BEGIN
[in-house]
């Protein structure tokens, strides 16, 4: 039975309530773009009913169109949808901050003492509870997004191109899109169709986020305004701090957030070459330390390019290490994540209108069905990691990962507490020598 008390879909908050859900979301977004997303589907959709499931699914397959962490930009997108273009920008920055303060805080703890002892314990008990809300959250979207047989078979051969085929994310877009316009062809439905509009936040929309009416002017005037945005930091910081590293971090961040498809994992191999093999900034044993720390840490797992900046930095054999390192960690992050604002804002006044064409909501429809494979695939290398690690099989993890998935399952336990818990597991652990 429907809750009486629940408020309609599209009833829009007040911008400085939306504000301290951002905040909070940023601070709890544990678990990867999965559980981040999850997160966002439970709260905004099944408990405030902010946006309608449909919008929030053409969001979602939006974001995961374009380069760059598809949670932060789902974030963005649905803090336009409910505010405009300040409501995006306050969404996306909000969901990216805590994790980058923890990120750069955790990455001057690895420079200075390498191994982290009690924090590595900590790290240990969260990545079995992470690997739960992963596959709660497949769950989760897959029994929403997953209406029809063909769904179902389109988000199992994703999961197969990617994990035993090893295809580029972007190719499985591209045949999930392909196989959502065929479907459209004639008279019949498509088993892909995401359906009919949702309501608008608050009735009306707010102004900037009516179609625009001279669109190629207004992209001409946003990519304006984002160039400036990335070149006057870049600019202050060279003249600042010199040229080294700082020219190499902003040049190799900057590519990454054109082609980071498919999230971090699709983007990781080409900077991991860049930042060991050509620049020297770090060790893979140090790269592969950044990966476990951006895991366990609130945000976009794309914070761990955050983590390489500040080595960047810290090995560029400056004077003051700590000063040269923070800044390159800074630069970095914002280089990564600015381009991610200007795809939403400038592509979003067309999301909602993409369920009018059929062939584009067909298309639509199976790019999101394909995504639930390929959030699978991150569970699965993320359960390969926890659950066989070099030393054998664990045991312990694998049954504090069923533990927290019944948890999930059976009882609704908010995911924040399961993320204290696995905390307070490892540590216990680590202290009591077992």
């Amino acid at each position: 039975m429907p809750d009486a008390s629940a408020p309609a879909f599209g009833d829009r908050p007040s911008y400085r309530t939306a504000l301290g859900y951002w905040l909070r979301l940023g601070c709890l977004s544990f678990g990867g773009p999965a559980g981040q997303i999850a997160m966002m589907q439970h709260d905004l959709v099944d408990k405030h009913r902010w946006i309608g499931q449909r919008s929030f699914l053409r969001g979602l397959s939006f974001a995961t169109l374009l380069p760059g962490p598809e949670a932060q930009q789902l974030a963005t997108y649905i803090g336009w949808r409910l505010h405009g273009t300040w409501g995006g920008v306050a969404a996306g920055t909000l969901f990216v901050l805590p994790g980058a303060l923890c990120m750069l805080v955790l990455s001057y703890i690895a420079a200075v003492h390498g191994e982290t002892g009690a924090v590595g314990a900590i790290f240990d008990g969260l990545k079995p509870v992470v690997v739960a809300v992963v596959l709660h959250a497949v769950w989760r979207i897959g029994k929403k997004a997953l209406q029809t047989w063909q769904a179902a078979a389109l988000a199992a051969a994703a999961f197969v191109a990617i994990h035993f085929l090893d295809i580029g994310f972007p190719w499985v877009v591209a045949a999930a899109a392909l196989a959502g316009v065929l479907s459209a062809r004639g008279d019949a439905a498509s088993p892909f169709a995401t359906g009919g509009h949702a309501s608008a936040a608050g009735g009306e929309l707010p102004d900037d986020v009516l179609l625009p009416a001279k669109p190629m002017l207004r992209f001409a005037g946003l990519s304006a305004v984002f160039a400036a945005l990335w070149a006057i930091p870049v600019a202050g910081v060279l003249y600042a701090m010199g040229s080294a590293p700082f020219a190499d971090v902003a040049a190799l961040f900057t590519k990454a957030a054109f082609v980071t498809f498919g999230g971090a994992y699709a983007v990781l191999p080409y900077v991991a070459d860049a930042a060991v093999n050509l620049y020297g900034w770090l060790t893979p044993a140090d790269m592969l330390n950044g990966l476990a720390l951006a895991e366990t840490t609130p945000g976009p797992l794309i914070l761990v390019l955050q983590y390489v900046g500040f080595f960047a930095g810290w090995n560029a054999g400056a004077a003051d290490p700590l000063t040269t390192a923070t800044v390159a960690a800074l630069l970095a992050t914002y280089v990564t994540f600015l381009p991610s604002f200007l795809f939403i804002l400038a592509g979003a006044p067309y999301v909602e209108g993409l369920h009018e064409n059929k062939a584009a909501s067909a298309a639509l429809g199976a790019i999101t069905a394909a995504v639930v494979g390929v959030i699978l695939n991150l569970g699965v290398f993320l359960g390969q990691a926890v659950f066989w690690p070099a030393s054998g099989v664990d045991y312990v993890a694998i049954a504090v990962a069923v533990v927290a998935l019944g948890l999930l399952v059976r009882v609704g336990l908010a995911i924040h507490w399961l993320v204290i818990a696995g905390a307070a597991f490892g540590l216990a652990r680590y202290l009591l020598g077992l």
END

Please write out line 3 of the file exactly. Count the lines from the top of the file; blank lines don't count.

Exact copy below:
């Amino acid at each position: 039975m429907p809750d009486a008390s629940a408020p309609a879909f599209g009833d829009r908050p007040s911008y400085r309530t939306a504000l301290g859900y951002w905040l909070r979301l940023g601070c709890l977004s544990f678990g990867g773009p999965a559980g981040q997303i999850a997160m966002m589907q439970h709260d905004l959709v099944d408990k405030h009913r902010w946006i309608g499931q449909r919008s929030f699914l053409r969001g979602l397959s939006f974001a995961t169109l374009l380069p760059g962490p598809e949670a932060q930009q789902l974030a963005t997108y649905i803090g336009w949808r409910l505010h405009g273009t300040w409501g995006g920008v306050a969404a996306g920055t909000l969901f990216v901050l805590p994790g980058a303060l923890c990120m750069l805080v955790l990455s001057y703890i690895a420079a200075v003492h390498g191994e982290t002892g009690a924090v590595g314990a900590i790290f240990d008990g969260l990545k079995p509870v992470v690997v739960a809300v992963v596959l709660h959250a497949v769950w989760r979207i897959g029994k929403k997004a997953l209406q029809t047989w063909q769904a179902a078979a389109l988000a199992a051969a994703a999961f197969v191109a990617i994990h035993f085929l090893d295809i580029g994310f972007p190719w499985v877009v591209a045949a999930a899109a392909l196989a959502g316009v065929l479907s459209a062809r004639g008279d019949a439905a498509s088993p892909f169709a995401t359906g009919g509009h949702a309501s608008a936040a608050g009735g009306e929309l707010p102004d900037d986020v009516l179609l625009p009416a001279k669109p190629m002017l207004r992209f001409a005037g946003l990519s304006a305004v984002f160039a400036a945005l990335w070149a006057i930091p870049v600019a202050g910081v060279l003249y600042a701090m010199g040229s080294a590293p700082f020219a190499d971090v902003a040049a190799l961040f900057t590519k990454a957030a054109f082609v980071t498809f498919g999230g971090a994992y699709a983007v990781l191999p080409y900077v991991a070459d860049a930042a060991v093999n050509l620049y020297g900034w770090l060790t893979p044993a140090d790269m592969l330390n950044g990966l476990a720390l951006a895991e366990t840490t609130p945000g976009p797992l794309i914070l761990v390019l955050q983590y390489v900046g500040f080595f960047a930095g810290w090995n560029a054999g400056a004077a003051d290490p700590l000063t040269t390192a923070t800044v390159a960690a800074l630069l970095a992050t914002y280089v990564t994540f600015l381009p991610s604002f200007l795809f939403i804002l400038a592509g979003a006044p067309y999301v909602e209108g993409l369920h009018e064409n059929k062939a584009a909501s067909a298309a639509l429809g199976a790019i999101t069905a394909a995504v639930v494979g390929v959030i699978l695939n991150l569970g699965v290398f993320l359960g390969q990691a926890v659950f066989w690690p070099a030393s054998g099989v664990d045991y312990v993890a694998i049954a504090v990962a069923v533990v927290a998935l019944g948890l999930l399952v059976r009882v609704g336990l908010a995911i924040h507490w399961l993320v204290i818990a696995g905390a307070a597991f490892g540590l216990a652990r680590y202290l009591l020598g077992l």